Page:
Between 1922 and 1937, Horney made several theoretical contributions on female psychology, becoming the first feminist psychiatrist . Among the topics on which he wrote include the overvaluation of the male figure, the difficulties of motherhood and the inherent contradictions of monogamy.
Neurosis, real self and self-realization
According to Horney, neurosis is an alteration in the relationship of a person with herself and with others. The key factor in the appearance of the symptoms is the way parents handle anxiety of the son during his development.
The neurotic personality or characteristic neurosis arises when the parents do not provide their children with an affectionate and safe environment, generating feelings of isolation, helplessness and hostility. This blocks the normal development and prevents the person from becoming their "real self" .
In Horney's work, the real self (or self) is equivalent to identity. If an individual's personal growth is healthy, their behaviors and relationships develop properly, leading to self-realization. For Horney this is a natural human tendency; later humanists like Rogers and Maslow would hold the same belief.
By cons, the identity of neurotic people is divided between the real self and the ideal self. Since the goals of the ideal self are not realistic, the person identifies with a depreciated image of herself, which leads her to distance herself even further from the real self. Thus, neurotics alternate between perfectionism and self-deprecation.
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Neurotic personality types
Horney's theory of neurosis describes three types of neurotic personality, or neurotic tendencies. These are divided according to the means used by the person to seek safety, and are consolidated by the reinforcements obtained from their environment during childhood.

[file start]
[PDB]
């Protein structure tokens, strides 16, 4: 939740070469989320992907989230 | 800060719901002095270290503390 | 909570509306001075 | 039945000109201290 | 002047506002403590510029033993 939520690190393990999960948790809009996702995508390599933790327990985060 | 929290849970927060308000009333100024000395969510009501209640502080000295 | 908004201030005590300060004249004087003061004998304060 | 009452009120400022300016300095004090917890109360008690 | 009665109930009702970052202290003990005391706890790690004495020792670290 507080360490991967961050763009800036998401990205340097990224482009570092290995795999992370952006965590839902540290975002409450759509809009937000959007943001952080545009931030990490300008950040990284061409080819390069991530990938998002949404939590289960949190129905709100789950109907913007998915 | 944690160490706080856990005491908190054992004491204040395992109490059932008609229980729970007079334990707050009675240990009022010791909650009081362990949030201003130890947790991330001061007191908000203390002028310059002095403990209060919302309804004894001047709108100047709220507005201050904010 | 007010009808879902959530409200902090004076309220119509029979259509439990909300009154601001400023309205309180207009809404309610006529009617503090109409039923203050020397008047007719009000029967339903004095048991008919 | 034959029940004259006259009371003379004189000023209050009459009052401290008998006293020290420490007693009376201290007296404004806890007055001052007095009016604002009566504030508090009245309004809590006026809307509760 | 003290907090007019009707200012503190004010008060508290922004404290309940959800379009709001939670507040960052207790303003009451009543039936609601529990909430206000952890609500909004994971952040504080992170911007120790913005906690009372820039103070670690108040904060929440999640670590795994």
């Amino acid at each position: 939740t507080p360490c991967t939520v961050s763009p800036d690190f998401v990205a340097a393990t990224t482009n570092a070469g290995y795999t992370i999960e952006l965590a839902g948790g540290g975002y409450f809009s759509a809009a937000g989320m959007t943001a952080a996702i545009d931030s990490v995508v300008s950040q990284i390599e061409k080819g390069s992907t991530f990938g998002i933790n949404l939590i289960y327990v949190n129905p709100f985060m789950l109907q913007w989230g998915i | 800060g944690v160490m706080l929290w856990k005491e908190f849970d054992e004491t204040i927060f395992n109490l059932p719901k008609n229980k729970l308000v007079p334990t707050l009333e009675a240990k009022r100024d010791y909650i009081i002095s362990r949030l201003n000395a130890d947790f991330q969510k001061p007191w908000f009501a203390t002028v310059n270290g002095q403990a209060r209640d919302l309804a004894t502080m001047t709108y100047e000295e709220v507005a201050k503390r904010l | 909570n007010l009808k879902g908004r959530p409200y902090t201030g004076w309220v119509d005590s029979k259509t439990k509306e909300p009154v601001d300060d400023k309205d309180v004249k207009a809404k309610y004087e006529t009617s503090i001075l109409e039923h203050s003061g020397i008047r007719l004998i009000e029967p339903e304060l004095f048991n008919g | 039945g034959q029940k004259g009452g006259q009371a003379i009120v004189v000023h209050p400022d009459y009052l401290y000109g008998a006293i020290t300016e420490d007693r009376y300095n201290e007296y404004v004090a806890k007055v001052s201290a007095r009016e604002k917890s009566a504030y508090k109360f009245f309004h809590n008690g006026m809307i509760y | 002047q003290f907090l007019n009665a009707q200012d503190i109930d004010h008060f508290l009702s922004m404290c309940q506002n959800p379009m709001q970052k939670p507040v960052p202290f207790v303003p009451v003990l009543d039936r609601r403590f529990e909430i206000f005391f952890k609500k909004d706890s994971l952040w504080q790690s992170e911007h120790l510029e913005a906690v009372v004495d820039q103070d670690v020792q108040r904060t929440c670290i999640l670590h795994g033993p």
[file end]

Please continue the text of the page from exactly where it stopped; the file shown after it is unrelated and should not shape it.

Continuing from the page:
1. Complacent or submissive
Characteristic neurosis of complacent type is characterized by search for the approval and affection of others . It appears as a consequence of continuous feelings of helplessness, neglect and abandonment in early development.
In these cases the self is annulled as a source of security and reinforcement, and the internal conflict is replaced by the external one. Thus, submissive neurotic people often believe that their problems could be solved by a new partner, for example.
2. Aggressive or expansive
In this case Hostility in the relationship with parents predominates . According to Horney, expansive neurotics express their sense of identity by dominating and exploiting others. They tend to be selfish, distant and ambitious people who seek to be known, admired and, at times, feared by their environment or by society in general.
3. Isolated and resigned
When neither submission nor aggressiveness allow the child to capture the attention of their parents, it can develop a characteristic neurosis of isolated type. In these people appear needs of perfectionism, independence and loneliness exaggerated that lead to a detached and shallow life.